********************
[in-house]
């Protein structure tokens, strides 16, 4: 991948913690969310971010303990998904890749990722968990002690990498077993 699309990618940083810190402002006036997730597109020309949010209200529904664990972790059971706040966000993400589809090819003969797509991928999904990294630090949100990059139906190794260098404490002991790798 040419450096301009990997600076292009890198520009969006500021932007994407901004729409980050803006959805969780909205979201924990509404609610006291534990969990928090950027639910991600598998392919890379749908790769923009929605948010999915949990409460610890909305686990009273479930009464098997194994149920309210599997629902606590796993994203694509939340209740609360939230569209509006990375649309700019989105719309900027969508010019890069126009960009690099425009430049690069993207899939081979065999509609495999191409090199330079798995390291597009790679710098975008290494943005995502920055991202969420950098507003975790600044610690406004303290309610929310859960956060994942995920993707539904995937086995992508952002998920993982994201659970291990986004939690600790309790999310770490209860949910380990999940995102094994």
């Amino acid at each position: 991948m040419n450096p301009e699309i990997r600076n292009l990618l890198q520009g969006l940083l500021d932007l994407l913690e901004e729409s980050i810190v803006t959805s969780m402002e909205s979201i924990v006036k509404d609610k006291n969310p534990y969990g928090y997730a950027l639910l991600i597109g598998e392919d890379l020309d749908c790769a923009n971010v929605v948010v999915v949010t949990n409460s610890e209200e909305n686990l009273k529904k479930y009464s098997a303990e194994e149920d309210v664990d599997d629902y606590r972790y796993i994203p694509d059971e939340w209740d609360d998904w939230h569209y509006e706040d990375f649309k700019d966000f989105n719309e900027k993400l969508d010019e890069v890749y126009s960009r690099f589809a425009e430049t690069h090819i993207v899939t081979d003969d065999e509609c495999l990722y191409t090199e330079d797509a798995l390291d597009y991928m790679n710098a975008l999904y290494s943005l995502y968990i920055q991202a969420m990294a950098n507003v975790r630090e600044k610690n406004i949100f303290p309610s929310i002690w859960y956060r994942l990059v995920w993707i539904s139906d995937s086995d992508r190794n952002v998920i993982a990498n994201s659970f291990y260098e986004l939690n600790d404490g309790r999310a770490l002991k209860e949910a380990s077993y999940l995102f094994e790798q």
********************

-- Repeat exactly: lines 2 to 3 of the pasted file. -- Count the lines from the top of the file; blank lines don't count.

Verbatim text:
């Protein structure tokens, strides 16, 4: 991948913690969310971010303990998904890749990722968990002690990498077993 699309990618940083810190402002006036997730597109020309949010209200529904664990972790059971706040966000993400589809090819003969797509991928999904990294630090949100990059139906190794260098404490002991790798 040419450096301009990997600076292009890198520009969006500021932007994407901004729409980050803006959805969780909205979201924990509404609610006291534990969990928090950027639910991600598998392919890379749908790769923009929605948010999915949990409460610890909305686990009273479930009464098997194994149920309210599997629902606590796993994203694509939340209740609360939230569209509006990375649309700019989105719309900027969508010019890069126009960009690099425009430049690069993207899939081979065999509609495999191409090199330079798995390291597009790679710098975008290494943005995502920055991202969420950098507003975790600044610690406004303290309610929310859960956060994942995920993707539904995937086995992508952002998920993982994201659970291990986004939690600790309790999310770490209860949910380990999940995102094994």
């Amino acid at each position: 991948m040419n450096p301009e699309i990997r600076n292009l990618l890198q520009g969006l940083l500021d932007l994407l913690e901004e729409s980050i810190v803006t959805s969780m402002e909205s979201i924990v006036k509404d609610k006291n969310p534990y969990g928090y997730a950027l639910l991600i597109g598998e392919d890379l020309d749908c790769a923009n971010v929605v948010v999915v949010t949990n409460s610890e209200e909305n686990l009273k529904k479930y009464s098997a303990e194994e149920d309210v664990d599997d629902y606590r972790y796993i994203p694509d059971e939340w209740d609360d998904w939230h569209y509006e706040d990375f649309k700019d966000f989105n719309e900027k993400l969508d010019e890069v890749y126009s960009r690099f589809a425009e430049t690069h090819i993207v899939t081979d003969d065999e509609c495999l990722y191409t090199e330079d797509a798995l390291d597009y991928m790679n710098a975008l999904y290494s943005l995502y968990i920055q991202a969420m990294a950098n507003v975790r630090e600044k610690n406004i949100f303290p309610s929310i002690w859960y956060r994942l990059v995920w993707i539904s139906d995937s086995d992508r190794n952002v998920i993982a990498n994201s659970f291990y260098e986004l939690n600790d404490g309790r999310a770490l002991k209860e949910a380990s077993y999940l995102f094994e790798q």